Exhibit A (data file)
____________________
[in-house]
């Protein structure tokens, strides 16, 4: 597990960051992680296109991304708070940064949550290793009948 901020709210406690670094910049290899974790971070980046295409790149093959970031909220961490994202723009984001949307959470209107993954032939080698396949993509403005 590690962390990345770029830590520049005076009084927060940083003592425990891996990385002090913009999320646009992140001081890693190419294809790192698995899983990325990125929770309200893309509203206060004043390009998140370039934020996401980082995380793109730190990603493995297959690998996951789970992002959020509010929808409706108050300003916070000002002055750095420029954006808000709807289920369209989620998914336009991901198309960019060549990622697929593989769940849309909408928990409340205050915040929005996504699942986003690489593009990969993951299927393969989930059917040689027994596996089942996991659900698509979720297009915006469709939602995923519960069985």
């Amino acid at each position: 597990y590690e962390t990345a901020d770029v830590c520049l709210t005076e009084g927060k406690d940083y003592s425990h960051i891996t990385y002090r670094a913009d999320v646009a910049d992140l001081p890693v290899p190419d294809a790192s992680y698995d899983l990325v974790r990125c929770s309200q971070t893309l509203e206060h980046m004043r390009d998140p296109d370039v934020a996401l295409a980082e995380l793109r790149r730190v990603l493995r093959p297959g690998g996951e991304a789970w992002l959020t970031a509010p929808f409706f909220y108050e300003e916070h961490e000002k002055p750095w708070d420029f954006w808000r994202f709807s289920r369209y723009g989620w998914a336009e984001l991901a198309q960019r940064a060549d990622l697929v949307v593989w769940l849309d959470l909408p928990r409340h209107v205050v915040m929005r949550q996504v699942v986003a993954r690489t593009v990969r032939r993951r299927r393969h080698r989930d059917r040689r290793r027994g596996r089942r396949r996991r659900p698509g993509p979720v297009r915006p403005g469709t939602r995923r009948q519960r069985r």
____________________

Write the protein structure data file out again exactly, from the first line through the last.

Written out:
[in-house]
């Protein structure tokens, strides 16, 4: 597990960051992680296109991304708070940064949550290793009948 901020709210406690670094910049290899974790971070980046295409790149093959970031909220961490994202723009984001949307959470209107993954032939080698396949993509403005 590690962390990345770029830590520049005076009084927060940083003592425990891996990385002090913009999320646009992140001081890693190419294809790192698995899983990325990125929770309200893309509203206060004043390009998140370039934020996401980082995380793109730190990603493995297959690998996951789970992002959020509010929808409706108050300003916070000002002055750095420029954006808000709807289920369209989620998914336009991901198309960019060549990622697929593989769940849309909408928990409340205050915040929005996504699942986003690489593009990969993951299927393969989930059917040689027994596996089942996991659900698509979720297009915006469709939602995923519960069985």
């Amino acid at each position: 597990y590690e962390t990345a901020d770029v830590c520049l709210t005076e009084g927060k406690d940083y003592s425990h960051i891996t990385y002090r670094a913009d999320v646009a910049d992140l001081p890693v290899p190419d294809a790192s992680y698995d899983l990325v974790r990125c929770s309200q971070t893309l509203e206060h980046m004043r390009d998140p296109d370039v934020a996401l295409a980082e995380l793109r790149r730190v990603l493995r093959p297959g690998g996951e991304a789970w992002l959020t970031a509010p929808f409706f909220y108050e300003e916070h961490e000002k002055p750095w708070d420029f954006w808000r994202f709807s289920r369209y723009g989620w998914a336009e984001l991901a198309q960019r940064a060549d990622l697929v949307v593989w769940l849309d959470l909408p928990r409340h209107v205050v915040m929005r949550q996504v699942v986003a993954r690489t593009v990969r032939r993951r299927r393969h080698r989930d059917r040689r290793r027994g596996r089942r396949r996991r659900p698509g993509p979720v297009r915006p403005g469709t939602r995923r009948q519960r069985r």